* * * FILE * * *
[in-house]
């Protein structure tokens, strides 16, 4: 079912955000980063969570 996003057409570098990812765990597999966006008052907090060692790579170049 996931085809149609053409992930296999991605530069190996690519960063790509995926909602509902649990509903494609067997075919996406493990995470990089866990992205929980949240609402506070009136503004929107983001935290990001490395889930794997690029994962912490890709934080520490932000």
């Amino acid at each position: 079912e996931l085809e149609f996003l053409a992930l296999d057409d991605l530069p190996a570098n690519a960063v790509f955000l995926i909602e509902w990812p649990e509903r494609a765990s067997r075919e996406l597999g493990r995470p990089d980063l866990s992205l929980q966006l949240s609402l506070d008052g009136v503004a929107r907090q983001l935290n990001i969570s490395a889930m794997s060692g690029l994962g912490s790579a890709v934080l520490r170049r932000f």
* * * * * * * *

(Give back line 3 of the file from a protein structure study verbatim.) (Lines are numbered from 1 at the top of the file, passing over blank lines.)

């Amino acid at each position: 079912e996931l085809e149609f996003l053409a992930l296999d057409d991605l530069p190996a570098n690519a960063v790509f955000l995926i909602e509902w990812p649990e509903r494609a765990s067997r075919e996406l597999g493990r995470p990089d980063l866990s992205l929980q966006l949240s609402l506070d008052g009136v503004a929107r907090q983001l935290n990001i969570s490395a889930m794997s060692g690029l994962g912490s790579a890709v934080l520490r170049r932000f």